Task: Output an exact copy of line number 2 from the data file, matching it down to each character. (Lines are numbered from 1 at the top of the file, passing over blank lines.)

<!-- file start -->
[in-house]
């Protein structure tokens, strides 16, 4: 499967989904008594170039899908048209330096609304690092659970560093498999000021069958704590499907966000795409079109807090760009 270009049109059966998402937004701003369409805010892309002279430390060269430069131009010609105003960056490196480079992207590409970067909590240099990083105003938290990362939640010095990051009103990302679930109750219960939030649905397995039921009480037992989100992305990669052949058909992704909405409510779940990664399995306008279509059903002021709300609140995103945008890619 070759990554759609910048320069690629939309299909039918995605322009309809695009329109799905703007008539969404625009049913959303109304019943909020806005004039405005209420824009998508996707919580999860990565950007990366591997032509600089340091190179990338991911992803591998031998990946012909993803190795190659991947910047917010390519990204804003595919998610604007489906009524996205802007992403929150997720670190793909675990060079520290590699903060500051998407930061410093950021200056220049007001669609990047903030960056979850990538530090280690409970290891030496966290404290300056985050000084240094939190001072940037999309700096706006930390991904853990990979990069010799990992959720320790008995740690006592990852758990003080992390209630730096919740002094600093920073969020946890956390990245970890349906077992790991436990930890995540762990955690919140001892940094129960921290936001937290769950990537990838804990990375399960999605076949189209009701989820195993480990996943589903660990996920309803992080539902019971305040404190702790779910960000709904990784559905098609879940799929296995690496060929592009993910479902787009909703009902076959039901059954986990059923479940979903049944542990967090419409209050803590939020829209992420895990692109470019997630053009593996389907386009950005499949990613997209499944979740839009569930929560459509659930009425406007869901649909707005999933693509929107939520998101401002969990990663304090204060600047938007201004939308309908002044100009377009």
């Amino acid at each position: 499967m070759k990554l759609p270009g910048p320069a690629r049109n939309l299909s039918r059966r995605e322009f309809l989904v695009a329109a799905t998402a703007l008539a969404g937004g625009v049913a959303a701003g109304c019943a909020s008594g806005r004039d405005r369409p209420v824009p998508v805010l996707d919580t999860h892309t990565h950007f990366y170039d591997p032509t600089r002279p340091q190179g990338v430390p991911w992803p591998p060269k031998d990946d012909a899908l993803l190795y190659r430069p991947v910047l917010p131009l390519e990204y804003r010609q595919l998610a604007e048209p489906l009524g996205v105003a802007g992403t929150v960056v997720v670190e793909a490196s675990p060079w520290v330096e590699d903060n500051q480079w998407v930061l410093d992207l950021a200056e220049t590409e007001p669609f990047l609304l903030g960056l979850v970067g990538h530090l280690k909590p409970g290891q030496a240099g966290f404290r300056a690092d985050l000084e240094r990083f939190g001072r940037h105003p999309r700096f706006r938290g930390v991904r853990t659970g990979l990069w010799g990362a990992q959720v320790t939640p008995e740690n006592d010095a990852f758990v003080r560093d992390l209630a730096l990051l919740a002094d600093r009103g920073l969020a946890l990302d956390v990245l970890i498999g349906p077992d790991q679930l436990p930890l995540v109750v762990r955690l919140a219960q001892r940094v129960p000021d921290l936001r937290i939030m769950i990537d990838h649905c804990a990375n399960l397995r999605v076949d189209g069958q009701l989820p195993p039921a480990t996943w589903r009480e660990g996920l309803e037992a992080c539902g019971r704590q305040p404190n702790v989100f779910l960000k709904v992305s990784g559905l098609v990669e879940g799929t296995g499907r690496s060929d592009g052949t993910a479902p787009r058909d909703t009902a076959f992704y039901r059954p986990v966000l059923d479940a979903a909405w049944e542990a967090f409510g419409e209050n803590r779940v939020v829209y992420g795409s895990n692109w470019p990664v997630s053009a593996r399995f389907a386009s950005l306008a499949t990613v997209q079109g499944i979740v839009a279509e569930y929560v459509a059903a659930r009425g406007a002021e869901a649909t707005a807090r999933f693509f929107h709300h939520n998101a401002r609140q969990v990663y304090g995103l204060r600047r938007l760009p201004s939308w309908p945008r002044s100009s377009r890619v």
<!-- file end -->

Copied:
């Protein structure tokens, strides 16, 4: 499967989904008594170039899908048209330096609304690092659970560093498999000021069958704590499907966000795409079109807090760009 270009049109059966998402937004701003369409805010892309002279430390060269430069131009010609105003960056490196480079992207590409970067909590240099990083105003938290990362939640010095990051009103990302679930109750219960939030649905397995039921009480037992989100992305990669052949058909992704909405409510779940990664399995306008279509059903002021709300609140995103945008890619 070759990554759609910048320069690629939309299909039918995605322009309809695009329109799905703007008539969404625009049913959303109304019943909020806005004039405005209420824009998508996707919580999860990565950007990366591997032509600089340091190179990338991911992803591998031998990946012909993803190795190659991947910047917010390519990204804003595919998610604007489906009524996205802007992403929150997720670190793909675990060079520290590699903060500051998407930061410093950021200056220049007001669609990047903030960056979850990538530090280690409970290891030496966290404290300056985050000084240094939190001072940037999309700096706006930390991904853990990979990069010799990992959720320790008995740690006592990852758990003080992390209630730096919740002094600093920073969020946890956390990245970890349906077992790991436990930890995540762990955690919140001892940094129960921290936001937290769950990537990838804990990375399960999605076949189209009701989820195993480990996943589903660990996920309803992080539902019971305040404190702790779910960000709904990784559905098609879940799929296995690496060929592009993910479902787009909703009902076959039901059954986990059923479940979903049944542990967090419409209050803590939020829209992420895990692109470019997630053009593996389907386009950005499949990613997209499944979740839009569930929560459509659930009425406007869901649909707005999933693509929107939520998101401002969990990663304090204060600047938007201004939308309908002044100009377009």